What is the Rate of Return?
The headlining claim for Premier League 4 is a very simple one. Adam Lowney says that simply selecting 4 games per week has made his members over £18,000 points of profit this season. Specifically, we are shown a screenshot of a betting bank that allegedly has £19,237.23 in it. Elsewhere, we are shown a few winning bets with profit of £147.50 and £1,755 profit. We are also told that there has been a profit of £642 per bet placed, and that for every £1 staked there has been over £5.80 profit.
These all look like incredibly impressive numbers. But the blunt truth is that they lack context. Adam Lowney provides almost no evidence. As such, I absolutely cast doubt on these results for Premier League 4. The same applies to the testimonials which are all entirely unsubstantiated as well.
Conclusion for Premier League 4
It is incredibly easy to look at something like Premier League 4 and immediately get wrapped up in those results. Because whilst they are ultimately quite modest, they also look incredibly impressive. Who wouldn’t like to take home a profit of £5.80 for every £1 that you stake? And of course, that all scales up incredibly nicely. Because £10 staked means £58 back.
And it doesn’t surprise me in the slightest that it is all presented in this fashion. Because if you didn’t necessarily know what to look for you could easily be taken in by these kinds of claims. The fact of the matter is that it is only through having experience with services of this nature that I would look to call these numbers into question.
Something that I am pleased I have the wherewithal to do really. Because whilst that is, by a comfortable margin, the biggest red flag that exists with Premier League 4, it is only one of many. As a great example of this, you only have to look at the exclusion of the 30 day money back guarantee. This could be for a very genuine reason, but equally, it could just be someone conveniently choosing not to mention this in order to avoid refunds down the line.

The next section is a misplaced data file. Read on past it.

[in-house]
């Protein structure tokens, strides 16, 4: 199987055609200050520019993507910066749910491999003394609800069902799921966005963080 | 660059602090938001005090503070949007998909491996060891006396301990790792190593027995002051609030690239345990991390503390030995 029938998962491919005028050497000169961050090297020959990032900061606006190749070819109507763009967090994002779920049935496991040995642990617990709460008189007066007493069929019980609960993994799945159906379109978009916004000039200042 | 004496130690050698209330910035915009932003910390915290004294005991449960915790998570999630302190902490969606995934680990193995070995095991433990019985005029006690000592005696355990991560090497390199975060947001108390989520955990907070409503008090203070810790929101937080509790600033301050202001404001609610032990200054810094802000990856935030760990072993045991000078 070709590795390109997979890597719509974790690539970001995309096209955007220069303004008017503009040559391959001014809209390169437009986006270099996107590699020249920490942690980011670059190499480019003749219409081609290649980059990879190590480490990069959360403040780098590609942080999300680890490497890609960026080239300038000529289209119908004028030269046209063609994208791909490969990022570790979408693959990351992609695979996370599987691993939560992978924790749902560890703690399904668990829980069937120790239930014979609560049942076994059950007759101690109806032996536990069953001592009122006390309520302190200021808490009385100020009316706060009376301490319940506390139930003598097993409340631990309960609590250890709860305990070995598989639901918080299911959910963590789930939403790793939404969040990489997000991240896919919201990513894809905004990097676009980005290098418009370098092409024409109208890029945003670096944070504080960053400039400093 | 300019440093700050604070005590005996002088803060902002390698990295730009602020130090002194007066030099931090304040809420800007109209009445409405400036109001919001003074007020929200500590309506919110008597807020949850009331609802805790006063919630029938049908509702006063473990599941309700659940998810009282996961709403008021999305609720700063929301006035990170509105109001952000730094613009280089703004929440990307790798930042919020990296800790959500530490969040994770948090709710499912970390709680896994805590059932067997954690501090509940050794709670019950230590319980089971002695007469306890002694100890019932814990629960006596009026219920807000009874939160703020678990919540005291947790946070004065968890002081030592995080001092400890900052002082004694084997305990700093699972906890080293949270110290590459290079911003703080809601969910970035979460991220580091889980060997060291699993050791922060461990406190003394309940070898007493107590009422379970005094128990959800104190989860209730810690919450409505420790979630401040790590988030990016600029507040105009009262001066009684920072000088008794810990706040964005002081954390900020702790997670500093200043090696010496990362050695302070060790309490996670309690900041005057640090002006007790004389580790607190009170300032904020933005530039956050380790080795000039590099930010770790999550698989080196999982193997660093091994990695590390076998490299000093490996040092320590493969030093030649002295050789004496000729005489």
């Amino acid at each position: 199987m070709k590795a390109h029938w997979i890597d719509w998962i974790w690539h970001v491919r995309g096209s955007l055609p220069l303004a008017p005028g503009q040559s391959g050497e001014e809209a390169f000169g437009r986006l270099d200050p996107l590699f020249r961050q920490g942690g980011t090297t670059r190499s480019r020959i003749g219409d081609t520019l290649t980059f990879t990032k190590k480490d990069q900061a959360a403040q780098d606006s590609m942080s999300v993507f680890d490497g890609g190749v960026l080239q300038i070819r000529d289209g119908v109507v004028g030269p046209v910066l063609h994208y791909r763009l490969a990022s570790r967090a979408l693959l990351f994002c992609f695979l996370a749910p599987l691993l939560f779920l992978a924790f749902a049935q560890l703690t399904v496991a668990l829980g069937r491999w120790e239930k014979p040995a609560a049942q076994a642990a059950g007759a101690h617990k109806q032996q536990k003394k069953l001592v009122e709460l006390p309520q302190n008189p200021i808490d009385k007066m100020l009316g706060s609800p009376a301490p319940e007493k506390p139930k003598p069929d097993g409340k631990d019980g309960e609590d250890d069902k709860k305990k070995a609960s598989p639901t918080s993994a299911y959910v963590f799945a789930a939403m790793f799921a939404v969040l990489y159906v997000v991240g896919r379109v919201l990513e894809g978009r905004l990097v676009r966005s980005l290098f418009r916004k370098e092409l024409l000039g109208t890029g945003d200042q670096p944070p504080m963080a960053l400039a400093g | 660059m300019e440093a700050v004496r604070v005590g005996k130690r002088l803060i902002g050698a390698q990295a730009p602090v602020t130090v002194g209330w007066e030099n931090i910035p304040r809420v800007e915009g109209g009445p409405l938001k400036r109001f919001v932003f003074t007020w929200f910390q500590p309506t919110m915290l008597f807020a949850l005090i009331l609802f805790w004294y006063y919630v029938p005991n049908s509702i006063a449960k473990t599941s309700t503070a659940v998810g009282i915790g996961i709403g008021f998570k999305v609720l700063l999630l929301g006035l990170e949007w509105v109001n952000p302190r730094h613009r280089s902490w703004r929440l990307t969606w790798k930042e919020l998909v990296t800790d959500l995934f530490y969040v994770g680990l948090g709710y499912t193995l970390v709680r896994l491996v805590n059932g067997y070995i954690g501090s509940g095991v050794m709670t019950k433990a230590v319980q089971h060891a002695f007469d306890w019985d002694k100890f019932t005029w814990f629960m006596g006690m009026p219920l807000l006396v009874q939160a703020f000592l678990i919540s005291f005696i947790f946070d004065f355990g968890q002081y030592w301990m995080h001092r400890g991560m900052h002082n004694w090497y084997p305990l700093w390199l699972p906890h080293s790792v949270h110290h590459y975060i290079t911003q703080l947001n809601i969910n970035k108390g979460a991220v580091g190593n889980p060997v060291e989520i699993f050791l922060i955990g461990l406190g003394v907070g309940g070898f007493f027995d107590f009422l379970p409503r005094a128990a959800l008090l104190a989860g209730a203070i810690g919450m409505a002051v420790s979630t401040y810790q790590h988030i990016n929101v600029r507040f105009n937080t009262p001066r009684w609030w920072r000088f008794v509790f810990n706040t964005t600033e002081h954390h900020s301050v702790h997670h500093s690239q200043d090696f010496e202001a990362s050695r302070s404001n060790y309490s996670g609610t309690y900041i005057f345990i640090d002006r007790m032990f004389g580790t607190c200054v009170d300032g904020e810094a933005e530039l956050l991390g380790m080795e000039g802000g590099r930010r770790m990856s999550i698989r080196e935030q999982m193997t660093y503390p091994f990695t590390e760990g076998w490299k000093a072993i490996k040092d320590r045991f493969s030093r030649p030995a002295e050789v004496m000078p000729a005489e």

Again, this might sound like a bit of a random point to reach, but let’s take a look at the structure of Premier League 4 for a moment. One bet per week that has a relatively high chance of producing very little in the way of a result. If you were particularly cynical, which I am here, I don’t think it’s a big leap to say that this could also be that Adam Lowney is trying to simply get people to hang on past that refund period that he doesn’t tell them about.
Of course, I am not saying that this is definitively going to be the case. There could be very innocent reasons for all of these things. But I don’t believe that Adam Lowney provides a significant amount of evidence that actually suggests this. Especially not when you take the time to look at the back end elements of Premier League 4.
You see, the vendor who is actually selling the service is one that is well known to me. And it isn’t for the best reasons, if I’m honest. They have put out a lot of tipster services that make similar claims. Unfortunately, none of those are actually available any longer. Mostly because they have closed relatively soon after that refund period has elapsed. For some reason…
And with all that said and out there, I don’t think that I would look to recommend Premier League 4. The fact of the matter is that there isn’t really much reason that I can see to. There is arguably some merit to the profits, but they don’t really count for much without anything backing up that they are attainable. And that is distinctly missing. So even with the relatively low costs involved, I just don’t see it being worth the money.